Selaginellales

Another herbaceous group that coexisted with the Carboniferous arborescent lycopsids is the Selaginellales (Carboniferous evidence reviewed in Thomas, 1997) (FIG. 9.99), today represented by a single genus (Selaginella) that includes around 500 species. Plants assigned to this order are herbaceous, ligulate, and heterosporous (FIGS. 9.100, 9.101), and are characterized by a creeping to erect habit. Modern members generally show leaves in four ranks, with two ranks of smaller leaves (anisophylly). Megagametophytes exhibit endosporic development (FIG. 9.102). Some extant species are capable of surviving extended periods of drought, for example S. lepidophylla ,

Selaginellales
figure 9.100 Selaginella selaginoides (Extant). (Courtesy H. Bültmann.)
Selaginella Male Female Cone
figure 9.101 Partial longitudinal section of Selaginella cone showing microsporangium (left) and megasporangium (right) (Extant). Bar = 1mm.

the so-called resurrection plant. Recent studies based on gene sequence data suggest that the xeric and woodland species evolved from ancestors in the humid tropics, but today there is less resolution in classification schemes than there was earlier understood (Korall et al., 1999; Korall and Kenrick, 2004).

The best-known fossil member, Selaginella fraipontii, represents an excellent example of the reconstruction of a complete plant based on isolated organs. For many years the generic name Paurodendron has been used for small (4 mm in diameter), anatomically preserved stems that are relatively common in coal balls from certain localities (Fry, 1954). The axes bear helically arranged, ligulate microphylls and are characterized by exarch protosteles that are stellate in cross section. The underground portion was subsequently discovered attached to a Paurodendron axis (Phillips and Leisman, 1966). It consists of an unbranched and unlobed, clavate rhizophore (root-bearing organ) from which helically arranged, monarch roots arose (FIG. 9.103). Despite the small size of the rhizophore stele, some secondary xylem is noted (FIG. 9.104). Reproductive parts of the plant are bis-porangiate cones that were initially described under the binomial Selaginellites crassicinctus (FIG. 9.105). Cones of this type are 1.2 cm long and ~5mm in diameter. Sporophylls are ligulate and attached to the axis in alternating verticils (whorls), each with four sporophylls. Megasporangia are restricted to the basal region of the cone, with each sporangium containing four or occasionally up to seven megaspores of the Triletes type. Microspores are assignable to the sporae dispersae genus Cirratriradites . Ultrastructural features of the megaspores are shared by modern members of both the Selaginellales and Isoetales (Taylor and Taylor, 1988, 1990). There have been a number of studies that have focused on determining the developmental processes involved in the formation of the complex spore wall (Hemsley et al., 1994).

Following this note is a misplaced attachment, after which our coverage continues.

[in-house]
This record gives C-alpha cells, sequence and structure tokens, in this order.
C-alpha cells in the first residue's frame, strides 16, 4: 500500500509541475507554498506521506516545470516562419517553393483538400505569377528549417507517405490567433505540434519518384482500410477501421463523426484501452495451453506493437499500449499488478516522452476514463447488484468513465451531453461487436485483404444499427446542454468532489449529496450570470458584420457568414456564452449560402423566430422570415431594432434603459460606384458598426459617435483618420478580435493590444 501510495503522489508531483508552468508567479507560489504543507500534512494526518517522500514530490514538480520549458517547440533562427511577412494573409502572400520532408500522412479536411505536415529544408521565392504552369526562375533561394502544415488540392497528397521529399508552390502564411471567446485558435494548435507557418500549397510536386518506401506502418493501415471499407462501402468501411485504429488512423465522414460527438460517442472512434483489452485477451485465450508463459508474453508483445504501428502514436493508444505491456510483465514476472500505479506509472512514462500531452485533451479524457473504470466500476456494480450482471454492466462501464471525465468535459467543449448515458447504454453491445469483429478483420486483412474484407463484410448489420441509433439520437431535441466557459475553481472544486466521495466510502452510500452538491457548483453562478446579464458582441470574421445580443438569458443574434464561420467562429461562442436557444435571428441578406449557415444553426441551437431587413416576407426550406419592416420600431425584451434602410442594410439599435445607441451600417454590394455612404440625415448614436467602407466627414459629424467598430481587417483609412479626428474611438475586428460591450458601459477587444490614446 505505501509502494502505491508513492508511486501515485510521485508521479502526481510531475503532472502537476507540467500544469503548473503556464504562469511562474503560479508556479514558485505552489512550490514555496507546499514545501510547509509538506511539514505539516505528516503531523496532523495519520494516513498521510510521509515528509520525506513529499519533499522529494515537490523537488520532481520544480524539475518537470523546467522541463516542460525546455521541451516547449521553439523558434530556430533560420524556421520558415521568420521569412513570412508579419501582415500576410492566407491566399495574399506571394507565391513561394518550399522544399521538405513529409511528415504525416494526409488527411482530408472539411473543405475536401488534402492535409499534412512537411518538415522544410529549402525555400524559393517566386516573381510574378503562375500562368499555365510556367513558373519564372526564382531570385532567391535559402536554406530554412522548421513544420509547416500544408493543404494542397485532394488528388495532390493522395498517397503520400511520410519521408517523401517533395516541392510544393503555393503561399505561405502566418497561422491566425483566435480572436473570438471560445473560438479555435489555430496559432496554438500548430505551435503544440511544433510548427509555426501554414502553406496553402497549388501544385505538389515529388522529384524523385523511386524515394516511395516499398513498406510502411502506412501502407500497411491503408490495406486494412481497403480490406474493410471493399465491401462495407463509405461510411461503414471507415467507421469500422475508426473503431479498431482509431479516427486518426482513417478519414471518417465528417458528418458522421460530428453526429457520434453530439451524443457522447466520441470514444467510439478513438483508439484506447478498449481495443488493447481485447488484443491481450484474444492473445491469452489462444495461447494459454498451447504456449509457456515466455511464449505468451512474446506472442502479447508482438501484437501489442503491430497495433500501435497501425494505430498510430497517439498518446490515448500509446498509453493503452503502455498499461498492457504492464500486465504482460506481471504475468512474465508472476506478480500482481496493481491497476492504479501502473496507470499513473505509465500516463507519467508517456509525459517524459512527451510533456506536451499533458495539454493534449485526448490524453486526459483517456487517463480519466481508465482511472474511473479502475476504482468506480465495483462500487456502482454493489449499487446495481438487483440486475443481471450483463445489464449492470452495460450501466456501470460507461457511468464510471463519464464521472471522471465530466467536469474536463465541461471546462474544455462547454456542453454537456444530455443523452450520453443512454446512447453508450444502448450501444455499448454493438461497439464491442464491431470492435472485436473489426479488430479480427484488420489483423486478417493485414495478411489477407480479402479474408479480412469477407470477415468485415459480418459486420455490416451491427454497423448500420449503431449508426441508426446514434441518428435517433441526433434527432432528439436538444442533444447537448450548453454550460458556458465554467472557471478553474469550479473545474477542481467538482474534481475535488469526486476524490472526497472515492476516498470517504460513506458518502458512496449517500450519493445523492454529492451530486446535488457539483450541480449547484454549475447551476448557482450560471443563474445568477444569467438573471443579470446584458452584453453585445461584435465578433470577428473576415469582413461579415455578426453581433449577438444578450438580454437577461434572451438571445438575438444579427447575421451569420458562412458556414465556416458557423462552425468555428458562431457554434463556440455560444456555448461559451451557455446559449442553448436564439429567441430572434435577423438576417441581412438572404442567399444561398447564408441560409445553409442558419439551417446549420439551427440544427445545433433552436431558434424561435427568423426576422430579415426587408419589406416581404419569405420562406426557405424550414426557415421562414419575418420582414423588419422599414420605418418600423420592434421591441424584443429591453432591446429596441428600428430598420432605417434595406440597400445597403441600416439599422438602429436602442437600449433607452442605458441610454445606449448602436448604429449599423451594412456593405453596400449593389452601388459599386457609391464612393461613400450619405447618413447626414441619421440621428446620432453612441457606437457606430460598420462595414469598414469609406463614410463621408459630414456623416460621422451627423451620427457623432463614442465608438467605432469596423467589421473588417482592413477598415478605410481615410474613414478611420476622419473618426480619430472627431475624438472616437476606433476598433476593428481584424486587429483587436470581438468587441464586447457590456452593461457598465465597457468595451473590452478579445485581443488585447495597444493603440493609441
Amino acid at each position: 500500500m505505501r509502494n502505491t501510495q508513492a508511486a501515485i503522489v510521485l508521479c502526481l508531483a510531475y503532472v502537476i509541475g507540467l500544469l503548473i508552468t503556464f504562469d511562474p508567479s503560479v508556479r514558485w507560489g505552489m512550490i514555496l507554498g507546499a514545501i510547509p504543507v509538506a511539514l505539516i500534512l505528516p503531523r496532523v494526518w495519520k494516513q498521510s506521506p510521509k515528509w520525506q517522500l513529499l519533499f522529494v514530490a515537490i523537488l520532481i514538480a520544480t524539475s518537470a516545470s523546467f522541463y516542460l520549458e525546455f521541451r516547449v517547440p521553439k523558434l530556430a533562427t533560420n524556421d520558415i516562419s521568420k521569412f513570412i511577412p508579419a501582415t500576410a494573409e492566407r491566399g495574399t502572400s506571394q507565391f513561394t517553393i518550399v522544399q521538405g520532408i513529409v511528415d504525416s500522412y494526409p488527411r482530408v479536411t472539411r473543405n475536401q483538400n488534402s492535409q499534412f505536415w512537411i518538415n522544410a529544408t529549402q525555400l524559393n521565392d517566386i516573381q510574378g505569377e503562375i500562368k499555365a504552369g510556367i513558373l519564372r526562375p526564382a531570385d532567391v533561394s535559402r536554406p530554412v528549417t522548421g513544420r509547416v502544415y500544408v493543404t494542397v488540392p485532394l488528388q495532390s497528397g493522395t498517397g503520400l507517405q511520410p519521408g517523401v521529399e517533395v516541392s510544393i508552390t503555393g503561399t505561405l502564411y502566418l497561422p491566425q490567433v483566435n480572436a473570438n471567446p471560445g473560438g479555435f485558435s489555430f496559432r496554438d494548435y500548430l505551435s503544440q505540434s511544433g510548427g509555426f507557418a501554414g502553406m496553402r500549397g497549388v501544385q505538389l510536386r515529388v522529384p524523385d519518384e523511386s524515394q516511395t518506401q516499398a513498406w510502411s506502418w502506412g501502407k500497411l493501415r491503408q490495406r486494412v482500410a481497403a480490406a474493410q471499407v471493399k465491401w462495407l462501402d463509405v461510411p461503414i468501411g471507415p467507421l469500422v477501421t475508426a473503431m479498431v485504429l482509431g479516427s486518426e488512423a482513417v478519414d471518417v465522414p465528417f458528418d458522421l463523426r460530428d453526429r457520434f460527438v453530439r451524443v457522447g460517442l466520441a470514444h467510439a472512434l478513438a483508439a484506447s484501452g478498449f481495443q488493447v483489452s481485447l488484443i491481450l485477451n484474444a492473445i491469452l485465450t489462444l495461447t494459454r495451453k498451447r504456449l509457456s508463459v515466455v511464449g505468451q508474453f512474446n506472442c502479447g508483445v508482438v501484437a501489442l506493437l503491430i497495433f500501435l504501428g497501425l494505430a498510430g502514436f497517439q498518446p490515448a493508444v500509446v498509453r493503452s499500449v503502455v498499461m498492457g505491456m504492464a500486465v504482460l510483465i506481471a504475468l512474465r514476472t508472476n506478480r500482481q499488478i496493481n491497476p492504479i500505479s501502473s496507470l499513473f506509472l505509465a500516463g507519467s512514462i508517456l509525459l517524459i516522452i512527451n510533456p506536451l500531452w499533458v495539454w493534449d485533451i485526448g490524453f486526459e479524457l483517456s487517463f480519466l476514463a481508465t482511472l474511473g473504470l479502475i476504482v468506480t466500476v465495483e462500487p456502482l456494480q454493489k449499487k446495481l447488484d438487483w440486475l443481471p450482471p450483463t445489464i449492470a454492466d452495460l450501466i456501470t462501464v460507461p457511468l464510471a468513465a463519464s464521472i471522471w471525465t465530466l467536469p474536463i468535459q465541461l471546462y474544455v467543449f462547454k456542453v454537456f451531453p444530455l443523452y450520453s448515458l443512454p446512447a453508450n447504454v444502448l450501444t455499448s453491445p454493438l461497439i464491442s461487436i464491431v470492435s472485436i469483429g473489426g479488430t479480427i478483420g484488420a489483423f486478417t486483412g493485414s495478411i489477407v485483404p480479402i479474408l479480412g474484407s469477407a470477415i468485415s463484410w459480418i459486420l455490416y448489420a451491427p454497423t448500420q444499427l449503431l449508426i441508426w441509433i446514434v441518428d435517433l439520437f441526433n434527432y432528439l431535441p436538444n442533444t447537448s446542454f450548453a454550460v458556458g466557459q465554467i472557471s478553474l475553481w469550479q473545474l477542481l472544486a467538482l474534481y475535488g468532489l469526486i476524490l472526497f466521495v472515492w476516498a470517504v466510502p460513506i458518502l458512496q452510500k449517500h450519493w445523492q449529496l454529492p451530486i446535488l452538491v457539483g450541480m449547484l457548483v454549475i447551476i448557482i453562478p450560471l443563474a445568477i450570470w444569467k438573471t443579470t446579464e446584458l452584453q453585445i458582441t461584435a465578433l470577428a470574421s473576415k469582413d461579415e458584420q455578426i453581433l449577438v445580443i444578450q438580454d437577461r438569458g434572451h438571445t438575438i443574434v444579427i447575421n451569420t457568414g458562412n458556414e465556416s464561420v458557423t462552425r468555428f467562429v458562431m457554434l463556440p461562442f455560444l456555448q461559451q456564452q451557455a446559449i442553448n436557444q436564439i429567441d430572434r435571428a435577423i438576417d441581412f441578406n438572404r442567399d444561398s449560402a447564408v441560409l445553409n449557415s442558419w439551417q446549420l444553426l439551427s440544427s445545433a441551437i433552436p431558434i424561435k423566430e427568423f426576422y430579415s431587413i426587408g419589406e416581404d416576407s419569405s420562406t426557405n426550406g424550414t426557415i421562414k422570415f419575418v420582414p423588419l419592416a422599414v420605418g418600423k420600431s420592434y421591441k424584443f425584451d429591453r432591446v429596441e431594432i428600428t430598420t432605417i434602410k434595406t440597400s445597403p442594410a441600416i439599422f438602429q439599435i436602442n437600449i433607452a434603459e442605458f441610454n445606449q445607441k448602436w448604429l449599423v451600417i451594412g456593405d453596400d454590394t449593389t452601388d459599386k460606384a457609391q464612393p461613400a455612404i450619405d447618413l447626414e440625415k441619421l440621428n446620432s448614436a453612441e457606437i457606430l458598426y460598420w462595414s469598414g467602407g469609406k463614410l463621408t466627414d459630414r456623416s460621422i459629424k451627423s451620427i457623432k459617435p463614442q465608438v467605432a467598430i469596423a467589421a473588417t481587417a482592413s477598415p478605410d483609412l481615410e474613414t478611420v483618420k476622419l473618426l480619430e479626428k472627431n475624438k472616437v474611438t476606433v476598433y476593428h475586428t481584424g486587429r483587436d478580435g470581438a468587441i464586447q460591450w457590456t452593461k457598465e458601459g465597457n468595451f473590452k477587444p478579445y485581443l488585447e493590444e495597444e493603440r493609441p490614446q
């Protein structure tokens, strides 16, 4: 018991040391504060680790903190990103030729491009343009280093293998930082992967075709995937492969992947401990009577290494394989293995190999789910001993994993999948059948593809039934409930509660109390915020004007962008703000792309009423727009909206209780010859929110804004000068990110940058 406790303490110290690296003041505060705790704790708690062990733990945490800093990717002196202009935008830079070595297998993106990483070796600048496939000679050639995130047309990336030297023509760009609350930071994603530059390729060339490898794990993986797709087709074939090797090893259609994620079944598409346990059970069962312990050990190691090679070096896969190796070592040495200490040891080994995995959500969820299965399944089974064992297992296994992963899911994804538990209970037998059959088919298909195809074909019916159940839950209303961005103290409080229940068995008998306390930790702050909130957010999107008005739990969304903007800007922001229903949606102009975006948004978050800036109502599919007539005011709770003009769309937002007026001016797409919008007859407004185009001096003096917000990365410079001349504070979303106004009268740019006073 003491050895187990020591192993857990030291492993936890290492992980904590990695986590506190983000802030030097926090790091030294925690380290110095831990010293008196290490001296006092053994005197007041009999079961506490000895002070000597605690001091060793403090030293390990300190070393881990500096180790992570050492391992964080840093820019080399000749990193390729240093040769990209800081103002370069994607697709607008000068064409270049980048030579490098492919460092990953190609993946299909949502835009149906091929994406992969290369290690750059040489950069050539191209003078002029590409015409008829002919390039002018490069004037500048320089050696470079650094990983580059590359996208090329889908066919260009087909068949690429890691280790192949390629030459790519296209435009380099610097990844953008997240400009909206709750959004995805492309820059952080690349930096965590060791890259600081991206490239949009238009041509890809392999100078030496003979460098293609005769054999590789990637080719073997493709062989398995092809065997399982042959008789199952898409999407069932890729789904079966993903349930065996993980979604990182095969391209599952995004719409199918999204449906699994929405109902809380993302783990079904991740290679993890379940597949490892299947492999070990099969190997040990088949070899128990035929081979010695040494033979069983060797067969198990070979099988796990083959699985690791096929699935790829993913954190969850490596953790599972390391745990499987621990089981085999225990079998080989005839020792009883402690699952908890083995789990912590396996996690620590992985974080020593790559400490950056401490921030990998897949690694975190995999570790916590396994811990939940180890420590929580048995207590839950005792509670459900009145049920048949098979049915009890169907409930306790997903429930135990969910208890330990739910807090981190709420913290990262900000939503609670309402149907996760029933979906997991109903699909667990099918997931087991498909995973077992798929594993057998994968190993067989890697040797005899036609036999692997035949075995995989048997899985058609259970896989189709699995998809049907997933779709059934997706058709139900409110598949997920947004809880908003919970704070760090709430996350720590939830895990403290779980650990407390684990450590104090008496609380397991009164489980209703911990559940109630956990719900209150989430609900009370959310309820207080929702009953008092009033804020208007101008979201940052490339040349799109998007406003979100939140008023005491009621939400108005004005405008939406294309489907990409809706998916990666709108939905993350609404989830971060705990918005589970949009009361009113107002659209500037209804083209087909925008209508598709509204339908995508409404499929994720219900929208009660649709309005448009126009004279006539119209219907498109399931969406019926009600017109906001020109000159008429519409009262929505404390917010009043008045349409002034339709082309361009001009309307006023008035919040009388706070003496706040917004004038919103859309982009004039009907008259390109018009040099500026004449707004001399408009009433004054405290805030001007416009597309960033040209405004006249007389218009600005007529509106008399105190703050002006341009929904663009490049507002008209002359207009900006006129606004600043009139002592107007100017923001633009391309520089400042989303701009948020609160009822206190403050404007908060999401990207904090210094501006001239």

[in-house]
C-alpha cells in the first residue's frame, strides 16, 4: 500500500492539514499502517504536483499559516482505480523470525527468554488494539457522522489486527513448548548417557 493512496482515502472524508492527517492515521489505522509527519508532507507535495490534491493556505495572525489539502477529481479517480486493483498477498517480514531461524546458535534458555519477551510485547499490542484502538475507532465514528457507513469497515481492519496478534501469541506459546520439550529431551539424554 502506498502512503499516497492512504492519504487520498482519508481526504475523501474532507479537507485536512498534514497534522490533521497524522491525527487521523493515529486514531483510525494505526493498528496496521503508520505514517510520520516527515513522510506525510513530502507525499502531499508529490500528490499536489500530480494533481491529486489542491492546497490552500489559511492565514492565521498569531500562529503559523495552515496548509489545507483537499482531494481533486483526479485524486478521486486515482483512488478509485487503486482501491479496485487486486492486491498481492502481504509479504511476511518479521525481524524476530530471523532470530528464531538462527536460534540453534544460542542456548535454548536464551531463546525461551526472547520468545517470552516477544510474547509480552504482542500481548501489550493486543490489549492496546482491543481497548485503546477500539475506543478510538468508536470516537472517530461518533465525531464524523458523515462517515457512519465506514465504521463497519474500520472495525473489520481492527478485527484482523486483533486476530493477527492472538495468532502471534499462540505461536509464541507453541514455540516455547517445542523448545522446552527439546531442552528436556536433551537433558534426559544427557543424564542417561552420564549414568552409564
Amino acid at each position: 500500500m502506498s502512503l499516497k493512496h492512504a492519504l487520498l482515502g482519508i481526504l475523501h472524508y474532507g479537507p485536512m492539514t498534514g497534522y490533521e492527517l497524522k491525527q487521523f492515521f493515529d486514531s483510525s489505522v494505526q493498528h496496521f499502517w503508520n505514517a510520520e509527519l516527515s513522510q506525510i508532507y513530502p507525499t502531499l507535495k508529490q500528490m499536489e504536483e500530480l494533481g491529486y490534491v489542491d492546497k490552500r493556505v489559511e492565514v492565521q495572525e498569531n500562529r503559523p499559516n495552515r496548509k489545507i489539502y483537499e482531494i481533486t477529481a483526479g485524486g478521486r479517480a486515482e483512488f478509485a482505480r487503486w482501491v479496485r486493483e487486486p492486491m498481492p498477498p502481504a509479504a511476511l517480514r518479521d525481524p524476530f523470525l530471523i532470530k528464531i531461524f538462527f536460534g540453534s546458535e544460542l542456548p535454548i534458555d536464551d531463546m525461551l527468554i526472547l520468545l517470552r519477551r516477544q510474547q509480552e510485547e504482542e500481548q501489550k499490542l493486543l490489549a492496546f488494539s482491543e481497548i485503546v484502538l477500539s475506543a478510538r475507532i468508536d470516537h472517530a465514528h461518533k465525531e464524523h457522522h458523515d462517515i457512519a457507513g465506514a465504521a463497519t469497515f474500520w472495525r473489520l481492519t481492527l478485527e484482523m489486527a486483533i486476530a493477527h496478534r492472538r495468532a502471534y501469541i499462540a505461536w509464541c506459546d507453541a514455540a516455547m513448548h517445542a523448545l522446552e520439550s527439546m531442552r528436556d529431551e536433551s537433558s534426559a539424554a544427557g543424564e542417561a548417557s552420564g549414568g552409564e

Demonstration of organic attachment of Selaginellites cones to Paurodendron axes has made it possible to reconstruct the entire plant, which is now referred to as S. fraipontii (Schlanker and Leisman, 1969). The plant is reconstructed as herbaceous, sprawling, and sparsely branched; it produced cones terminally. There is some suggestion that the S. fraipontii was determinate in growth, much like arborescent lycopsids. The species is known throughout the Carboniferous, and is almost identical morphologically with many of the Selaginella species that inhabit relatively moist environments today. Extant Selaginella and the fossil differ, however, in the organization of their underground parts. In living Selaginella, roots are primarily adventitious, whereas in S. fraipontii, they are formed between adjacent older roots, resulting in a specific pattern of root formation. The

Young sporophyte

Selaginellales

Megaspore mother cells undergo meiosis, producing

Microspore mother cells undergo meiosis, producing

Fertilizatkn

Young sporophyte

Fertilizatkn

Zygote

Sperm

Zygote

Megaspore mother cells undergo meiosis, producing

Megaspore

Sperm

Megaspore

Female gametophyte

Megasporophyll „ Megaspores Archegonium containing egg

Female gametophyte

Microspore mother cells undergo meiosis, producing

Megasporophyll „ Megaspores Archegonium containing egg n

Microsporophyll And Microspores
Microsporophyll Microspores

Microspore Male gametophyte figure 9.102 Life history of Selaginella (Extant). (From Taylor and Taylor, 1993.)

n organized production of laterals is a feature commonly associated with stems, not roots. The occurrence of this feature in S. fraipontii suggests homologies with the lobed rooting systems of a number of Paleozoic and Mesozoic lycopsids and may perhaps indicate a closer affinity with the Isoetales (Rothwell and Erwin, 1985; Bateman et al., 1992), or an intermediate status between the Selaginellales and Isoetales (Bateman, 1990).